Friday, July 15, 2005

Karabakh Peace Deal In Sight

RFE/RL once again confirms that this time round, there really is the chance of a peace deal between Armenia and Azerbaijan over the disputed mainly Armenian inhabited territory of Nagorno Karabakh.
“Yes, there is a possibility of a Karabakh settlement in the course of this year,” said Steven Mann, the U.S. co-chair of the OSCE Minsk Group. He added that an agreement will be signed “this year or within the next hundred years,” indicating that the peace process has reached a make-or-break point.
Bernard Fassier, the group’s French co-chair, clarified that the conflicting parties are more likely to sign a framework agreement on “the basic principles” of the peaceful settlement. Both he and Mann stressed that the successful outcome of the negotiations is still not a forgone conclusion.


Senior Armenian government sources have told RFE/RL that the two sides are close to a peace deal that will enable the population of Karabakh to determine its status at a referendum to be held in 10-15 years time. They claimed that the vote will follow the liberation of all but one of the occupied Azerbaijani districts and the reopening of Armenia’s borders with Azerbaijan and Turkey.

Of course, the opposition in both Armenia and Azerbaijan don't like the news:
Some Armenian opposition leaders have already rejected that formula. One of them, Vazgen Manukian, called it “absolutely unacceptable” on Thursday. “We give away those territories and there will be a referendum in 10 or 15 years time,” he told RFE/RL. “What would we gain from that? I don’t know.”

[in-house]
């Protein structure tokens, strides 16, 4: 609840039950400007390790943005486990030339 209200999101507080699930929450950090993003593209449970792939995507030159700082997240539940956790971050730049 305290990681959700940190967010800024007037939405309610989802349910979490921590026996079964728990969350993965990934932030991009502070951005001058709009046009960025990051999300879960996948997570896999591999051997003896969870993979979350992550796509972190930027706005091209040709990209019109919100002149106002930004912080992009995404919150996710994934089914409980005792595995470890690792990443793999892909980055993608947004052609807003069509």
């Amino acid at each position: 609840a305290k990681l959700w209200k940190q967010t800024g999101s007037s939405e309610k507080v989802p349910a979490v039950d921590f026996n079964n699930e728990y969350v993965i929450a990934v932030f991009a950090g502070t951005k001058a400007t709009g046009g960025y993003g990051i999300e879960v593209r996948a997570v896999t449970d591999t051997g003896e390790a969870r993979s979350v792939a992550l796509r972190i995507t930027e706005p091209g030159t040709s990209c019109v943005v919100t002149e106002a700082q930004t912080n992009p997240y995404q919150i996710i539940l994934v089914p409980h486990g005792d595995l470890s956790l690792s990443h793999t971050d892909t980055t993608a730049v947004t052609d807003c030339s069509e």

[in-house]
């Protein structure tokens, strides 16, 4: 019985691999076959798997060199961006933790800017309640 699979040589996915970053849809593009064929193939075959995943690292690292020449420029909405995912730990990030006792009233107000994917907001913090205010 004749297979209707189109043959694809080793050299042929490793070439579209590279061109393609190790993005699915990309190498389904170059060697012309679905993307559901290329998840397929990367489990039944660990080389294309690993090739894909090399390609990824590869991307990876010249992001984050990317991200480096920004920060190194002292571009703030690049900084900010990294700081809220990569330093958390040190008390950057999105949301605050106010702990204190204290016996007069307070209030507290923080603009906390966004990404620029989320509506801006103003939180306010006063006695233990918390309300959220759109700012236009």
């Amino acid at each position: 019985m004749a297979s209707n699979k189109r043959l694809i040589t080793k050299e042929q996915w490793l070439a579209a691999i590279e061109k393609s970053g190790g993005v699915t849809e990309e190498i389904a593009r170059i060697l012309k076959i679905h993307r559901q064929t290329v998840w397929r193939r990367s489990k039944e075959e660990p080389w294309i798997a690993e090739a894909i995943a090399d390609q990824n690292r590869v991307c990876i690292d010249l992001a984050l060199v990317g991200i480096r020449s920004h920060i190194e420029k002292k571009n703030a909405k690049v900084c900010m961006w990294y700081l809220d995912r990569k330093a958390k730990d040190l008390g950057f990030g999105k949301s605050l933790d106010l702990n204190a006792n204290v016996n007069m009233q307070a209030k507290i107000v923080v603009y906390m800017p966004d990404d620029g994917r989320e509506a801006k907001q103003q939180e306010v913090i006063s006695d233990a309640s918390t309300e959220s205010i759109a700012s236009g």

“Karabakh’s status must be determined now, not after 10 or 15 years,” he said. “Armenia and Azerbaijan must declare that they want a referendum to be held in Karabakh now and will accept its results.”

The reported settlement has also been denounced by opposition figures in Azerbaijan who believe that Baku would never stand a chance of winning back Karabakh in that case.
The full article can be read online here.

Meanwhile, RFE/RL also reports that Armenia and Turkey have been holding secret talks in an undisclosed European city in order to "normalize relations." According to RFE/RL and other sources, these talks can also be closely linked to the possibility of an imminent Karabakh peace deal.
Diplomatic sources in Yerevan told RFE/RL last week that Armenia and Azerbaijan have already agreed on the main points of a Karabakh peace accord which they said could be signed by the end of this year or at the beginning of next. They said the lifting of the Turkish blockade is one of those points.
That full article can be read online here.

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